Incarceration and Healing Trauma

Kathleen Tompkins

I recently heard a segment on National Public Radio’s “Fresh Air” about the incarceration of juveniles, and it really got me thinking. The show featured Nell Bernstein, who wrote “Burning Down the House: The End of Juvenile Prison.” So, I bought the book and shared some concepts with a SaintA group of staff members who meet regularly to discuss trauma informed care. These employees come from a variety of our programs and include therapists, social workers, trainers, anyone who is interested in how we implement trauma informed care.

The author’s premise is that the juvenile corrections system across the U.S. simply is not working. She concluded, after visiting many facilities, that incarcerating juveniles usually makes whatever emotional and behavioral problems they had before entering much worse. It’s quite common, she says, for traumatized kids behind bars to be re-traumatized and that they learn to tamp down any emotions, in large part because weakness is preyed upon.

The first thing I thought of, and which I shared with our group, was that this is very similar to the kind of emotional state we see with the young people we care for in our Residential treatment program. When they first come to us, they have been traumatized by something that makes them unable to function successfully in a foster care or group home setting. Their trauma has affected their brains and inhibited its normal functioning. We stress relationship, structure and safety and use these elements to try to reach them.

The discussion veered to therapy and how making a person re-live the trauma they have experienced is probably unproductive. If therapists working with incarcerated juveniles, or any juveniles for that matter, focus primarily on whatever they did to land them in trouble, that may be more harmful than helpful. A social worker who recently had visited youth behind bars also conjectured that, in the absence of trauma informed, compassionate therapy, many of the young people learn to simply say what they know the juvenile detention staff want to hear.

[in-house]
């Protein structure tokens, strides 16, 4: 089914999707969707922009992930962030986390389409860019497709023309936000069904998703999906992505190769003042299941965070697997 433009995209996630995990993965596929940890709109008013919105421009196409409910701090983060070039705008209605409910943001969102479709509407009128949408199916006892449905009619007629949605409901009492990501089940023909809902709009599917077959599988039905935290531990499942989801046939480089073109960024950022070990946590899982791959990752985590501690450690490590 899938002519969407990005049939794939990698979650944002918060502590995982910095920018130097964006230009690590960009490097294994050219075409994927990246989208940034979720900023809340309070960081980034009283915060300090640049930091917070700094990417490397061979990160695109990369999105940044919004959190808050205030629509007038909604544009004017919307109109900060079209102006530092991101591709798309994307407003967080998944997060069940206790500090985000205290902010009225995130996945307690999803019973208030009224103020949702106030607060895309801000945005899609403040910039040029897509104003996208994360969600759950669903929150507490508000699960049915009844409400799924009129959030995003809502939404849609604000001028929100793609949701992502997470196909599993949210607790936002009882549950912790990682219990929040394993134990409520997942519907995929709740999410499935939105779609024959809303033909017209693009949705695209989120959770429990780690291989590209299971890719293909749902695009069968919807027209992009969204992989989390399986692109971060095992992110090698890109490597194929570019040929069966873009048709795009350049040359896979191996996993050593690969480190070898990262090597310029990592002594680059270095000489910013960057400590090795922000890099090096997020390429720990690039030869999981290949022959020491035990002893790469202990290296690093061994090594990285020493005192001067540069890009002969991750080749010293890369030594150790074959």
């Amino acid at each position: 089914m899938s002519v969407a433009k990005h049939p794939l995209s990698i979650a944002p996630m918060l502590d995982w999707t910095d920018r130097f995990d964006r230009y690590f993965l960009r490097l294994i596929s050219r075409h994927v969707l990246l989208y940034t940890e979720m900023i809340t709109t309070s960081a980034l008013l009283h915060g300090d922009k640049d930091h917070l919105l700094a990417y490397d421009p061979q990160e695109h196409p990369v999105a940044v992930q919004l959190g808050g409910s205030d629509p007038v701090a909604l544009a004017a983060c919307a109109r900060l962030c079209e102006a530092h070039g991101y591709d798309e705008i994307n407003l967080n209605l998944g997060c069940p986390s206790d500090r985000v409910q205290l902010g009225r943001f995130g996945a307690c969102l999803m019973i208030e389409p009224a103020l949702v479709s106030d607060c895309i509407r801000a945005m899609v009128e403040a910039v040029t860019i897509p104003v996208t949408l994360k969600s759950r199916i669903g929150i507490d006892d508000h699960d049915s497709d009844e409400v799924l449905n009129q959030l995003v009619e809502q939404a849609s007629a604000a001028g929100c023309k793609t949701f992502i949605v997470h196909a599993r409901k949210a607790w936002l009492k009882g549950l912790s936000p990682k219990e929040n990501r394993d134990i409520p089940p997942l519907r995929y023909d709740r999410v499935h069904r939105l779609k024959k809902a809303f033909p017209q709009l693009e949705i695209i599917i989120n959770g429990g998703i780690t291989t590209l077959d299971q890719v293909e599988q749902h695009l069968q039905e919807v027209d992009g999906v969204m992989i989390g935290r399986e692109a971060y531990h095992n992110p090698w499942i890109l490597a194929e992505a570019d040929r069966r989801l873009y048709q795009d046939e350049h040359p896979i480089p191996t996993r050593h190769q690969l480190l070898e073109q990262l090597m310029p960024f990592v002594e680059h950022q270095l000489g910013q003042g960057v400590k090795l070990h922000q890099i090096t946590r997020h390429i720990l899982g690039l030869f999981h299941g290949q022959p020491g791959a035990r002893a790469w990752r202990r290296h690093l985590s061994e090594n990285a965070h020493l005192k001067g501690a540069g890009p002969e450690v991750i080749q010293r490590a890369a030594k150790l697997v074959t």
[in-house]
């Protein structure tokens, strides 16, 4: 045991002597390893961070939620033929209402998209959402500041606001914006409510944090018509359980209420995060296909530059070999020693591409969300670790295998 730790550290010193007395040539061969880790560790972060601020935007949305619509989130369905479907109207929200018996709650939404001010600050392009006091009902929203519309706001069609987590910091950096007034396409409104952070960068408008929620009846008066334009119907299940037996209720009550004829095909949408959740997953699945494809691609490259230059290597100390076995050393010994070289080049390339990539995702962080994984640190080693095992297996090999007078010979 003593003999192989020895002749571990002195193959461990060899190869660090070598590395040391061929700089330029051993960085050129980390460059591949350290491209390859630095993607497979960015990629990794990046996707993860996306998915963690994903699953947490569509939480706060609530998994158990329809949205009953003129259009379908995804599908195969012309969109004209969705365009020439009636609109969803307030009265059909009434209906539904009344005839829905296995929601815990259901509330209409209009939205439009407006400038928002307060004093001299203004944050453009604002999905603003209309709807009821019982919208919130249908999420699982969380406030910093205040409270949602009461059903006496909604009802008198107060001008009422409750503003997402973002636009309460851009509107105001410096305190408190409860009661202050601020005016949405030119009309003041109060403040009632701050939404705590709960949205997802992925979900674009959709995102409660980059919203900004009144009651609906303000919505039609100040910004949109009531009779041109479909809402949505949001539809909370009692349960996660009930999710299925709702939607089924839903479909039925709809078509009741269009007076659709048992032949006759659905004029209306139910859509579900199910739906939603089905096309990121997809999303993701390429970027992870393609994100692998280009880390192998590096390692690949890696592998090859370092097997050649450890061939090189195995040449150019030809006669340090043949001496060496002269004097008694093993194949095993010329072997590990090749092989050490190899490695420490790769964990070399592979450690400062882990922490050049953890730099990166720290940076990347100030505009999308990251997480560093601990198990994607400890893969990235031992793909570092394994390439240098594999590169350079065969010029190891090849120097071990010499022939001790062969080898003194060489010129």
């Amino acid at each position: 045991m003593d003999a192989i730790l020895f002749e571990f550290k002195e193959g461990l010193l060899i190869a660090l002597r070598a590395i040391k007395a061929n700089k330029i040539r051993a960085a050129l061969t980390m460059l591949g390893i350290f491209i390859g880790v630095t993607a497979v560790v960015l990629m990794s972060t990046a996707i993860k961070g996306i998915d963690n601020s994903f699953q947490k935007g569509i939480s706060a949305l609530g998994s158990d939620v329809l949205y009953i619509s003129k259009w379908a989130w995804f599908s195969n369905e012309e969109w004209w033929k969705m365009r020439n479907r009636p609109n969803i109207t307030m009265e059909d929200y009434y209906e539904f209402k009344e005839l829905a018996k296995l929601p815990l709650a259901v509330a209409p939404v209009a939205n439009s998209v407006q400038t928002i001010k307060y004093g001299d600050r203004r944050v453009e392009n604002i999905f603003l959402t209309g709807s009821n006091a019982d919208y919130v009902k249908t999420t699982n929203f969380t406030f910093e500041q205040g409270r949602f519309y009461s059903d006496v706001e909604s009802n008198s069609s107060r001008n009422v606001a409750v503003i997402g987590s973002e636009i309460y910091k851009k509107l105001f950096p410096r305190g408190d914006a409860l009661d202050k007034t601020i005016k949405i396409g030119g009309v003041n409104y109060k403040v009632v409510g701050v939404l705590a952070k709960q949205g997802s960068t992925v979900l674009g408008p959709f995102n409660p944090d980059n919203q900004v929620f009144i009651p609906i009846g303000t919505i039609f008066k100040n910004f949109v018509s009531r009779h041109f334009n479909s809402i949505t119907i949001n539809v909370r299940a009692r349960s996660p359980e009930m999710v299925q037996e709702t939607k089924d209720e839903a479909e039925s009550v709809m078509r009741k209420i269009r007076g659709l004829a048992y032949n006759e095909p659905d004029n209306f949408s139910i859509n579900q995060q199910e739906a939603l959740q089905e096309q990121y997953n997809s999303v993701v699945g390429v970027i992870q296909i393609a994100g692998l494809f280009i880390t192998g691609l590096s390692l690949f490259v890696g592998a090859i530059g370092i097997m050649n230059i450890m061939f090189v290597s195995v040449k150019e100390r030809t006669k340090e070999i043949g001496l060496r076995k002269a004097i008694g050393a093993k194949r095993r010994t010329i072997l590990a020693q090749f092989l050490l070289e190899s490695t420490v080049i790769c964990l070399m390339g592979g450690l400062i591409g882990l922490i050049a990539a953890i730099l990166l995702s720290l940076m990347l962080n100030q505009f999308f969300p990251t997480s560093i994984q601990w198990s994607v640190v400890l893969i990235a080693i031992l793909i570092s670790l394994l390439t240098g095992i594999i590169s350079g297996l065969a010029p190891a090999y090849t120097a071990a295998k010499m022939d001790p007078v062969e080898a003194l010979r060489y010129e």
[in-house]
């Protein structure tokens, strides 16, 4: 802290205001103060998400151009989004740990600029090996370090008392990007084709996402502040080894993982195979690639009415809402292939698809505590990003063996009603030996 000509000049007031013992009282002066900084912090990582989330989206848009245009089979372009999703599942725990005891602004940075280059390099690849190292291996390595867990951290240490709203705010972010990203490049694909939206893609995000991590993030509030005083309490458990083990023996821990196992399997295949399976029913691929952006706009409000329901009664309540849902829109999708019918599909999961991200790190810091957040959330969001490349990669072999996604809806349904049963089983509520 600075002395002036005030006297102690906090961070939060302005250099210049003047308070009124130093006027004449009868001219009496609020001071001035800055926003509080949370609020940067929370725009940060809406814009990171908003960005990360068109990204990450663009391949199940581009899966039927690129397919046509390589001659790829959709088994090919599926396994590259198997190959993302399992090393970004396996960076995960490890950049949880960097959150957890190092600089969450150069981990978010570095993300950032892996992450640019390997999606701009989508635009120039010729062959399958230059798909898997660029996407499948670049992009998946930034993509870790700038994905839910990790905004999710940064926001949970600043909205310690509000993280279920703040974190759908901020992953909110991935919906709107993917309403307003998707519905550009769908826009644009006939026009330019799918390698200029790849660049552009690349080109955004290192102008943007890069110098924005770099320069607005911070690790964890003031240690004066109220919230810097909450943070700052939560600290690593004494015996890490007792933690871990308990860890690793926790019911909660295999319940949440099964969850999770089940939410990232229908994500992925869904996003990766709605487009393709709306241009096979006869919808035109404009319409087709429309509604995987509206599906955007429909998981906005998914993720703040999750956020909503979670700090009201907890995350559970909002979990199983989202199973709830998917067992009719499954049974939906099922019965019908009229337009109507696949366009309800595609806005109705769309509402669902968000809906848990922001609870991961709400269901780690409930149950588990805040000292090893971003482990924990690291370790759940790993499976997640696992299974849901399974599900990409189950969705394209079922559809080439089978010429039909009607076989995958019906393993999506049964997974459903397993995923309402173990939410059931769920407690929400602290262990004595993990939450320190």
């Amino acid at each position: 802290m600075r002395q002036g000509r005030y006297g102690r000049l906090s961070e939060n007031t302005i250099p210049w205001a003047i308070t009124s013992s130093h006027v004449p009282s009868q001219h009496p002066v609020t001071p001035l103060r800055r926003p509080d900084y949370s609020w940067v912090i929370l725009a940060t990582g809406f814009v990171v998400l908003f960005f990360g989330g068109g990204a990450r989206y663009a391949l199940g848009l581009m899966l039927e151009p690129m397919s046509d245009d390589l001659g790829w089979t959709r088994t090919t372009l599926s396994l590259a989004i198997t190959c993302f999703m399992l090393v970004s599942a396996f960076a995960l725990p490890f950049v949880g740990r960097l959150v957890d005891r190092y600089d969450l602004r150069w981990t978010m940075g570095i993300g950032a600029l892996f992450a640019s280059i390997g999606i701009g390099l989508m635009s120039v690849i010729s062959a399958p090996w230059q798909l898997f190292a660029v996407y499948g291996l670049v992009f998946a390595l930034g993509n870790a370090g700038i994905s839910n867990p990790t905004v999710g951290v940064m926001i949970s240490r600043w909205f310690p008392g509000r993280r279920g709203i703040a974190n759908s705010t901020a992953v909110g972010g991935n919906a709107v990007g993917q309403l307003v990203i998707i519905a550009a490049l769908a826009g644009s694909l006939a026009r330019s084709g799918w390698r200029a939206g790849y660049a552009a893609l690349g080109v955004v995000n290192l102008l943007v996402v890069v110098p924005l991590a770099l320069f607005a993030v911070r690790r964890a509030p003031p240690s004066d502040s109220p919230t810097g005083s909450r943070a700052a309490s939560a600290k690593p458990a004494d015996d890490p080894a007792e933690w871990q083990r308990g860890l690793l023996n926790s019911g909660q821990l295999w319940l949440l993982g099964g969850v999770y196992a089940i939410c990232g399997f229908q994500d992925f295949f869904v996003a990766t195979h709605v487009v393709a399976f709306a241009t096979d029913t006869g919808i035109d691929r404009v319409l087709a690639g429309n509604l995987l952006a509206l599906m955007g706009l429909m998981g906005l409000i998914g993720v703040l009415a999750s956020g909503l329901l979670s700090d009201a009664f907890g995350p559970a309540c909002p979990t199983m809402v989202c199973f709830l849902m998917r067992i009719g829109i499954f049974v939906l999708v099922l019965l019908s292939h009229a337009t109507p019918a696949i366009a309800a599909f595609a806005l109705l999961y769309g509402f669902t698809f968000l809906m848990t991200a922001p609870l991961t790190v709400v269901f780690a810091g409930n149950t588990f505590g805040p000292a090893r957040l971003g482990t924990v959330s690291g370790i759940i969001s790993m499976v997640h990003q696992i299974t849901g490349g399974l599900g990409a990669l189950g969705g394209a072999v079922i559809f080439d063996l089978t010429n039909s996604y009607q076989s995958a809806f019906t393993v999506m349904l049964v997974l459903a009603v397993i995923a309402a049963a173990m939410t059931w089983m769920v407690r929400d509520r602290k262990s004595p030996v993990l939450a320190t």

In my work with our boys in Residential, I like to give choices, using parts of different therapies. I try to help them tap into their own resources. For instance, I help them understand and visualize their safe place: what it is, where it is, how it looks and feels. I also ask them to bring around, in their minds, all their nurturing people, who they are, how they smell, feel. We sometimes focus on a protective figure, such as a big, lovable bear. We have had great success with animal-assisted therapy. The human brain is complex, and there is not one simple solution. One rule I do live by, however, is to try not to re-traumatize a child.

We came to no firm conclusions in our group other than, although the rate at which youth are incarcerated in our country is decreasing, it still is cause for concern. Trauma requires a thorough understanding of how and when in a child’s life it was created, what its effects are, and large doses of patience and compassion. The goal should always be to help a young person move beyond the trauma and heal. And become a functioning, productive citizen.

In my mind, slamming the jail door shut is a topic worthy of much more discussion.


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